Building codes in the U.S. require to install fire-resistant materials in the framework of a structure that can decelerate the spread of a fire and prevent extensive structural damage. Those materials are usually sprayed on beams and columns and may protect the buildings from collapsing for hours. Nevertheless, active measures to put out a fire (e.g. sprinklers) are not required by the regulations.
The current codes are effective in ensuring people's health and protecting buildings from total failure in the vast majority of cases. Nevertheless, there are certain cases in which the installed systems along with the fire department assistance have not proved to be adequate. Researchers from NIST assembled concrete floors supported by steel beams, a structural pattern that is frequently found in high-rise office buildings, and set them on fire. The span of the concrete slabs was 12.8 meters in length, typical for such buildings. Moreover, the floors were connected to the steel beams either by shear tab or double angle connections. In addition, to simulate the weight of people and objects on the floor, they incorporated a force produced by a hydraulic system. Finally, the typical fire-resistance equipment suggested by the current regulations was added to the structural parts.
Scientists found out that those buildings are not totally safe. In particular, the problem arises when structural parts experience temperature rise and dilate. Steel beams that are connected to support columns are elongated resulting in a connection failure that causes the structural collapse.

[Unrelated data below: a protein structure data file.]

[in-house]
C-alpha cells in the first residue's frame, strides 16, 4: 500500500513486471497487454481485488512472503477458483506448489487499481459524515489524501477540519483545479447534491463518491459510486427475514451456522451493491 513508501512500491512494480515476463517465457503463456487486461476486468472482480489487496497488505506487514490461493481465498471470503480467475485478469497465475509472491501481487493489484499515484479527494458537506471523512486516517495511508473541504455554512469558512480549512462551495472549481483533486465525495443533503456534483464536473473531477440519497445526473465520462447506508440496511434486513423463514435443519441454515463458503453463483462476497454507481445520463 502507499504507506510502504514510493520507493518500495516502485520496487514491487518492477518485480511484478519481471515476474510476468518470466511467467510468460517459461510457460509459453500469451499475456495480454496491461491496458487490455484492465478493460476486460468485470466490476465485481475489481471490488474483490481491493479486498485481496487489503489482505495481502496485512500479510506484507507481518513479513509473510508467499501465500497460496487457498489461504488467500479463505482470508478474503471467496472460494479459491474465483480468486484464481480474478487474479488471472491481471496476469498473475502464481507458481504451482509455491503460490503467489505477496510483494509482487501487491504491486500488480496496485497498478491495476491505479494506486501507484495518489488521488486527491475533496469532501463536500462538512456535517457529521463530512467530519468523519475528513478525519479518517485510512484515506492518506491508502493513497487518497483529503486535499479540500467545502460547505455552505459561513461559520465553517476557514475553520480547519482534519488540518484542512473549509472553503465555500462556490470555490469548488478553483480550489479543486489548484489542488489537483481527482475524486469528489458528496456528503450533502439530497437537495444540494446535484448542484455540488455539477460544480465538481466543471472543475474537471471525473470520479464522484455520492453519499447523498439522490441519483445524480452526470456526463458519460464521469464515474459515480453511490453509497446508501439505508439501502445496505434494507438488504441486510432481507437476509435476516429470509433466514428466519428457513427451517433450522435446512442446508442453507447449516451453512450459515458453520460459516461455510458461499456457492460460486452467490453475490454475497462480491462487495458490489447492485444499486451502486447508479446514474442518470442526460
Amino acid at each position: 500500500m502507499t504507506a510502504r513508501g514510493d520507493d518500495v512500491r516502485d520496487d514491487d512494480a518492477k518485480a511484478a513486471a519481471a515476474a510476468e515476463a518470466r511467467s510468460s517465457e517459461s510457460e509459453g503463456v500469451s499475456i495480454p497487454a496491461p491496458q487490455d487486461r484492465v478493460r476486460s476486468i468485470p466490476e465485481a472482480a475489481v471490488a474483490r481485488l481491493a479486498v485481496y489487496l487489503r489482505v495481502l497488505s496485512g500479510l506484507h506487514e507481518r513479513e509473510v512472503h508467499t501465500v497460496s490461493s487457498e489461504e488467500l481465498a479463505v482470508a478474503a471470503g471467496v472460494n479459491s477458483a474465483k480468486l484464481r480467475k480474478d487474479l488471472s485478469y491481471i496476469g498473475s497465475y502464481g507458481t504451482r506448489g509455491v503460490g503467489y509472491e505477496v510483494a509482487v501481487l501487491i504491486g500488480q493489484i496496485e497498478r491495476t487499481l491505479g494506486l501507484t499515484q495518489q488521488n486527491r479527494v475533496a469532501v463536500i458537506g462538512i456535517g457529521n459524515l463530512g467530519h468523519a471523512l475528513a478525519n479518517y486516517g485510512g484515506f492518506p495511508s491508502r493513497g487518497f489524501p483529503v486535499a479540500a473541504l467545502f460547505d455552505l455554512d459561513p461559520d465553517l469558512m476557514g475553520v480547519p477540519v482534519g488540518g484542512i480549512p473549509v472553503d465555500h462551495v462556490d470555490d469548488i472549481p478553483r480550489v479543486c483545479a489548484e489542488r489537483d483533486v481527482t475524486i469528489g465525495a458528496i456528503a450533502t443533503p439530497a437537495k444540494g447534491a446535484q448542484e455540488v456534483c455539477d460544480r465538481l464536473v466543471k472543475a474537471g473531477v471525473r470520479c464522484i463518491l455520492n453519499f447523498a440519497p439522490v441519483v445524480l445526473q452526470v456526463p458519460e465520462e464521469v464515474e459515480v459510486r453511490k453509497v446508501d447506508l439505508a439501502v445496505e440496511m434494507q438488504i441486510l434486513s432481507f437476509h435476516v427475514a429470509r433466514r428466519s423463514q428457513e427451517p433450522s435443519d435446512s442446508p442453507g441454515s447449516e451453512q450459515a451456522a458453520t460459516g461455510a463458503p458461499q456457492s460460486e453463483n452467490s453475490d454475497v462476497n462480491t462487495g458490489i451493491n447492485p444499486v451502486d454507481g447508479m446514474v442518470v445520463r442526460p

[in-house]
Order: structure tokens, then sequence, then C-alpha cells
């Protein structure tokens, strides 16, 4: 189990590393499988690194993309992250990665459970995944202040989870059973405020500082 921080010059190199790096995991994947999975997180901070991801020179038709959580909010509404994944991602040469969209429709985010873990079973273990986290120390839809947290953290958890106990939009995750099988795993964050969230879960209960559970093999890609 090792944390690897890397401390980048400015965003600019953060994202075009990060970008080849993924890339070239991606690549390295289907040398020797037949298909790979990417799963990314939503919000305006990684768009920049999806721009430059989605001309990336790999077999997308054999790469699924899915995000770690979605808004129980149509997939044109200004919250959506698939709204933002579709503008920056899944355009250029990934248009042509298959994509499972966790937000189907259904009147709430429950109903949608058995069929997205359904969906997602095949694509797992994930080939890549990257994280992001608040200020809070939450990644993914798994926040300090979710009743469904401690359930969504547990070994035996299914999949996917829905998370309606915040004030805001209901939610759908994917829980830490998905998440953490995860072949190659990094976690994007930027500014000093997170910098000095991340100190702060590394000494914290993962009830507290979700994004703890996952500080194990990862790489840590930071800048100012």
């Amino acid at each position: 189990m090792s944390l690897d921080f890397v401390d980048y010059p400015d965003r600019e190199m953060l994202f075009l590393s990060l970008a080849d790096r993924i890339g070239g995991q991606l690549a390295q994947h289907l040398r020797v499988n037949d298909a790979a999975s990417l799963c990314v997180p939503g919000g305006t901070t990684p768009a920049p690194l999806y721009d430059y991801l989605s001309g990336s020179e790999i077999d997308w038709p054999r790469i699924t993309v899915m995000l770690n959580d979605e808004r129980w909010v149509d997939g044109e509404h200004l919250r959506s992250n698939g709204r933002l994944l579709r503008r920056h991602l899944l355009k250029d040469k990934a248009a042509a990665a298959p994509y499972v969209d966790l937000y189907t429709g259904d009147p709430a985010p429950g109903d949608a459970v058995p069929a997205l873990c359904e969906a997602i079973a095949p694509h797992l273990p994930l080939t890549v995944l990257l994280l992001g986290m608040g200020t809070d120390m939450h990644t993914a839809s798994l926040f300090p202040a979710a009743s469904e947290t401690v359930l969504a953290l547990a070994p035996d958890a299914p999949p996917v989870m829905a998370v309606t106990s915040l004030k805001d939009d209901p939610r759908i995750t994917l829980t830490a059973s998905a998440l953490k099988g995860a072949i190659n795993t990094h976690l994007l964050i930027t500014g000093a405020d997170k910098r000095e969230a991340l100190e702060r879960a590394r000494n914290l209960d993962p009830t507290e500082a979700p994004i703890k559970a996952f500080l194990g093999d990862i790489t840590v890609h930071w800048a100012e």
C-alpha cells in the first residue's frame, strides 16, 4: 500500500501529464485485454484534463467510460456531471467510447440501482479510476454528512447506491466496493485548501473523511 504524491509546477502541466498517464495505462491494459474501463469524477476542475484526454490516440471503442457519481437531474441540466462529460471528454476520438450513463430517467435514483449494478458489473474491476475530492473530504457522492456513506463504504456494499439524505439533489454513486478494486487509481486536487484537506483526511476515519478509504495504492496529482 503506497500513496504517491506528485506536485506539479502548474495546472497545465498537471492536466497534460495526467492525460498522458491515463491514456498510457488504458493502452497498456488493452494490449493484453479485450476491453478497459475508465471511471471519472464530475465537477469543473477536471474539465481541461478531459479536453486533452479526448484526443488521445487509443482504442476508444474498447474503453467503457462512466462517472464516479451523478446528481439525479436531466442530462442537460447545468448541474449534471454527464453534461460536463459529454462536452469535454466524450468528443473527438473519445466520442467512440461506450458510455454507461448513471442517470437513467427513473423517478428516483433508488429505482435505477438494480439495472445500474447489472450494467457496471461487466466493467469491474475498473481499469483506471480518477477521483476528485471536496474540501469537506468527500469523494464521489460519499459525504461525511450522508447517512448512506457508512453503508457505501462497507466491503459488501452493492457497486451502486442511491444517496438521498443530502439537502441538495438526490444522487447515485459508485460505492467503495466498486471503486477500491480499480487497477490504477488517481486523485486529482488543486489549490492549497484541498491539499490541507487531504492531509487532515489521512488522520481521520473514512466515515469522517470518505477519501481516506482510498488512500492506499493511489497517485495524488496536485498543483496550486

The results of the tests showed that no floor was able to completely withstand the extreme heat, however, some performed better than others. The shear tab connections fractured and collapsed within the first hour of testing but, the double angle connections remained undamaged. However, after the fire was put off and the steel beams cooled, they also failed due to contraction.
A solution that researchers suggest is to take into consideration those forces applied by a fire incident in the design of a building. However, they point out that the current knowledge on the actual forces is inadequate and more experimental data needs to be derived. “The main purpose of this experiment is to develop data from realistic structure and fire conditions that can be used for developing or validating computational programs. Then the programs can be expanded to different building configurations and used for design,” Lisa Choe, lead author of the study and a NIST structural engineer, stated.